Security While Working From Home Has Never Been More Important

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In some areas of the UK, burglary has fallen by 37% as more of us work from home during the pandemic and shoplifting has fallen by more than 50% as fewer shops are open.

One of the few areas of criminal activity which has shown an increase in the UK is fraud, with Home Secretary Priti Patel, reporting at a recent Downing Street briefing, that losses for coronavirus fraud now stand at £2.4 million. There has been a major increase in the number of cyber-attacks since more of the working populations began homeworking. The National Cyber Security Centre (NCSC) has reported that phishing crimes are also on the rise. Cyber security has never been more important for UK businesses. Austen Clark, managing director at Clark Integrated Technologies, will be delivering tips to businesses on how to manage these risks during an online SCDI seminar in 14th May. Click here for more information.

Security for your business data is best used in a layered approach according to Austen; there is no single solution.

Businesses need to cover the basics and then look at how they can improve their IT and should be asking, “What is mission critical and you can we not do without?”

So how do businesses protect themselves, their workers and their IT while working from home?

Use secure passwords

It’s an old chestnut but password security and hygiene with regular changes is one of the best defences. As well as a secure password, firms should also implement multi factor authentication (MFA) where possible to access company resources.

Employees should use a unique password for each online service they access. It makes it very easy for criminal fraudsters to breach your security if individuals use one recurring password. Setting strong passwords for user accounts is a necessity. You can use NCSC guidance on passwords and review your password policy.

Also consider using a password vault. There are resources such as Lastpass which offer a free account to store your unique passwords.

Setup a secure VPN

Virtual Private Networks (VPNs) allow home workers to securely access your organisation's IT resources (such as email) and to connect into the office to access company information. If you already use a VPN, make sure it's fully patched and supports SSL access.

Advanced Email Protection

Email is currently at high-risk from cyber criminals.

These lawbreakers are preying on fears of the coronavirus and are sending 'phishing' emails that try and trick users into clicking on a harmful link. Once clicked, the user is sent to a hazardous website which could download malware onto your computer, or steal passwords. The scams may claim to have a 'cure' for the virus, offer a financial reward, or be encouraging individuals to donate.

Whether you run a business, charity or an educational establishment; we recommend that you use an e-mail filtering service that scans all e-mails for threats such as malware, phishing or impersonation. It’s especially important to scan attachments, if your staff are using their own devices.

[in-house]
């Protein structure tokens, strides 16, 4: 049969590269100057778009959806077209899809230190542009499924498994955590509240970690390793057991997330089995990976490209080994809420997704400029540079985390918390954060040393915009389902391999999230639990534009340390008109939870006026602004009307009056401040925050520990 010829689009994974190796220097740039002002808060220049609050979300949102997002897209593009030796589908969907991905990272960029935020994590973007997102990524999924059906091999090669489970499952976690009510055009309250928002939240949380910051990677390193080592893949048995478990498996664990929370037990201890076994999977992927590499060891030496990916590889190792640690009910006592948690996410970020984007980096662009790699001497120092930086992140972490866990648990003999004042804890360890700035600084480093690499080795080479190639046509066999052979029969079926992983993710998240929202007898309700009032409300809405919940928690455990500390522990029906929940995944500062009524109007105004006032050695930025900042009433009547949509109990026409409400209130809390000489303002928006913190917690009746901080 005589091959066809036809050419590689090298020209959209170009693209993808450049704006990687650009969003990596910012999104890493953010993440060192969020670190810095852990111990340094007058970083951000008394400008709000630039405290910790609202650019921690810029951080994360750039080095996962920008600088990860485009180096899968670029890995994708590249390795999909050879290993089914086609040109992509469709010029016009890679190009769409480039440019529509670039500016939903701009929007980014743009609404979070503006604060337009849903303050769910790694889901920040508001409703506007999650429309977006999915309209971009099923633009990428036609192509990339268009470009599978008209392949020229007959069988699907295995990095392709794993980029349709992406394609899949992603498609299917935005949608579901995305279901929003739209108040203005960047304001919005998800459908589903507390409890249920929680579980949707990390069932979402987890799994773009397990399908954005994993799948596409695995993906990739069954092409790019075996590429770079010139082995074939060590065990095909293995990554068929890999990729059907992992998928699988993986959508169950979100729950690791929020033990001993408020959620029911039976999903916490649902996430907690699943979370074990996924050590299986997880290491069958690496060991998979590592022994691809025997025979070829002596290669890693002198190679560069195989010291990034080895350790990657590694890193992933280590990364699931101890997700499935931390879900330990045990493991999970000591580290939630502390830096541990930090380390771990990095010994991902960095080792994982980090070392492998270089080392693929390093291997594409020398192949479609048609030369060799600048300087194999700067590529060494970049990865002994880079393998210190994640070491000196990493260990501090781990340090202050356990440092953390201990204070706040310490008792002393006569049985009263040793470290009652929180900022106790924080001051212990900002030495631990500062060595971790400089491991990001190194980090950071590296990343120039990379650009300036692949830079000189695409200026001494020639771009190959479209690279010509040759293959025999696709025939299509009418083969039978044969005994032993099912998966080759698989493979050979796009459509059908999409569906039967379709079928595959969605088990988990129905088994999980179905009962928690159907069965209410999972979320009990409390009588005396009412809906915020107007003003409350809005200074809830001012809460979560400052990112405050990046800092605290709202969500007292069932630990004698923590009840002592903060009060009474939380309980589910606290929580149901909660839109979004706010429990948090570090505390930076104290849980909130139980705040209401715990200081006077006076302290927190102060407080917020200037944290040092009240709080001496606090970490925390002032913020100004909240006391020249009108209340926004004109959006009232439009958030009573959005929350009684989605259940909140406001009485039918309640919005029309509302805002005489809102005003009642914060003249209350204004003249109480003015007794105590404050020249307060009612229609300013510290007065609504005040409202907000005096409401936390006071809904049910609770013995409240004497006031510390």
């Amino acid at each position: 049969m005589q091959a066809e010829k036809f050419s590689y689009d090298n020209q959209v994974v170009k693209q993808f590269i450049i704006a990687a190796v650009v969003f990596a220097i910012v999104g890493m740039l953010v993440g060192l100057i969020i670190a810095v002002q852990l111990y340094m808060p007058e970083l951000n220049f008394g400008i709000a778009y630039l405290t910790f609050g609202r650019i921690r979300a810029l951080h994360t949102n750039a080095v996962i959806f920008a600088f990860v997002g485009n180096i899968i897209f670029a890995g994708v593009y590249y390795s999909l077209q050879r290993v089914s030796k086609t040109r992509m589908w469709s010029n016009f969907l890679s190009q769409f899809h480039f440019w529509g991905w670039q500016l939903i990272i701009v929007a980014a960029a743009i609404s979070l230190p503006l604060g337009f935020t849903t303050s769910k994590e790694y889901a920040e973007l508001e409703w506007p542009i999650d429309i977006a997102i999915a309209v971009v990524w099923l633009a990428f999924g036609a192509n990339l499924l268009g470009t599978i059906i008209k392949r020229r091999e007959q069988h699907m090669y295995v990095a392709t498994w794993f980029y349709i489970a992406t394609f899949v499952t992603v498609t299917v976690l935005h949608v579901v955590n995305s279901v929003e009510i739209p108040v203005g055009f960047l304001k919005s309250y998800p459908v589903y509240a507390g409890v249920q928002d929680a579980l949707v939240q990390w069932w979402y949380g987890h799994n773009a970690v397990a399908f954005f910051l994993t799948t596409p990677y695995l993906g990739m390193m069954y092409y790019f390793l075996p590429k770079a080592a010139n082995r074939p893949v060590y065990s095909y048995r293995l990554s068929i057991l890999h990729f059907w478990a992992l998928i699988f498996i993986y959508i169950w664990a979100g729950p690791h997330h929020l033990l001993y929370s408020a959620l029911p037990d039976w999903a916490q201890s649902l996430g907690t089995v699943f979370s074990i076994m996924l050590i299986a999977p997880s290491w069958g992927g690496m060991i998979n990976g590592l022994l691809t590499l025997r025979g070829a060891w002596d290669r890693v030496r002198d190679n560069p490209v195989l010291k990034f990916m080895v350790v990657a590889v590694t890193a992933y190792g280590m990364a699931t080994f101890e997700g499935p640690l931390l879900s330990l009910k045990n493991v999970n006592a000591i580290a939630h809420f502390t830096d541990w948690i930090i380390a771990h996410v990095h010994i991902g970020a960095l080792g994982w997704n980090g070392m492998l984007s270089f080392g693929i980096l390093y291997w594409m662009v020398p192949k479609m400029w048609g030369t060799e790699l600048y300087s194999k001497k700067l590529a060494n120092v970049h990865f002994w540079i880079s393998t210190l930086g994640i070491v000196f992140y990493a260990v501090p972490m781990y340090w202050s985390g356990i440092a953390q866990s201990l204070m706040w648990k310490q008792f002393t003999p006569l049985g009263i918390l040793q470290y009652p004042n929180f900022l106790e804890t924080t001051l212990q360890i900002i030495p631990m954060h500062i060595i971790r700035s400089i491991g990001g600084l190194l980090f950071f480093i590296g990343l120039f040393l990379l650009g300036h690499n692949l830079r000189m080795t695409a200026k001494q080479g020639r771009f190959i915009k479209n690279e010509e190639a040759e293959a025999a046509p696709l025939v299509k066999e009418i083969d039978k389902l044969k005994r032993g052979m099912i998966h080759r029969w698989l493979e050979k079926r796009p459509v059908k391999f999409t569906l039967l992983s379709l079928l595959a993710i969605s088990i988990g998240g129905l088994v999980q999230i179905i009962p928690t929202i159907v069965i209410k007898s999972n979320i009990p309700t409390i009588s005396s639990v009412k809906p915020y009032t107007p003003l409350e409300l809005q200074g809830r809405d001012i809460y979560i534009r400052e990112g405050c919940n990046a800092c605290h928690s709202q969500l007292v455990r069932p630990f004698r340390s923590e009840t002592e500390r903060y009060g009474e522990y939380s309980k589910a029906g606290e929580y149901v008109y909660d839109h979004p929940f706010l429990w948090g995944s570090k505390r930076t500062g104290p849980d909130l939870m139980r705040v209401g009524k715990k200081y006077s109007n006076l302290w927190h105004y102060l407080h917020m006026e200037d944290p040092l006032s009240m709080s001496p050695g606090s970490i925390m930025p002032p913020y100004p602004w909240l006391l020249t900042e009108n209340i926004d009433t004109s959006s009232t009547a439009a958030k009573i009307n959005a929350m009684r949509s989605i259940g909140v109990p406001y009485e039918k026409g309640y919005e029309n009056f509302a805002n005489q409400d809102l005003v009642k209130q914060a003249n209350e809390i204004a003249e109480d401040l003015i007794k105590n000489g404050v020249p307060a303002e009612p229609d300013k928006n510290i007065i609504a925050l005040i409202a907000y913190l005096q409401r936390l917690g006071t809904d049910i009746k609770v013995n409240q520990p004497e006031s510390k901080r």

Ensure your domain name systems (DNS) records are up to date – check your domain name using the tools –

Correctly configured sender profile framework (SPF) and authentication protocol DMarc records can stop spoofing your organisation’s e-mail domain.

Secure your device

Make sure that no one in your organisation ignores software updates - they contain patches that keep your device secure. Your organisation may manage updates, but if you're prompted to install any, make sure you do, and ensure everyone else does too.

Always lock your device when you're not using it. Use a PIN, password, or fingerprint/face id. This will make it harder for an attacker to exploit a device if it is left unlocked, lost or stolen.

Avoid downloading suspect apps. Only use official app stores (like Google Play or the Apple App Store), which provide some protection from viruses. Don't download apps from unknown vendors and sources.

Removable media

USB drives can contain lots of sensitive information, are easily misplaced, and when inserted into your IT systems can introduce malware. When USB drives and cards are openly shared, it becomes hard to track what they contain, where they've been, and who has used them. You can reduce the likelihood of infection by:

  • disabling removable media using MDM settings
  • using antivirus tools where appropriate
  • only allowing products supplied by the organisation to be used
  • protecting data at rest (encrypt) on removable media

You can also ask staff to transfer files using alternative means (such as by using corporate storage or collaboration tools), rather than via USB.

Need to know more?
Contact Clark IT for advice on how to keep your business safe from cyber criminals.

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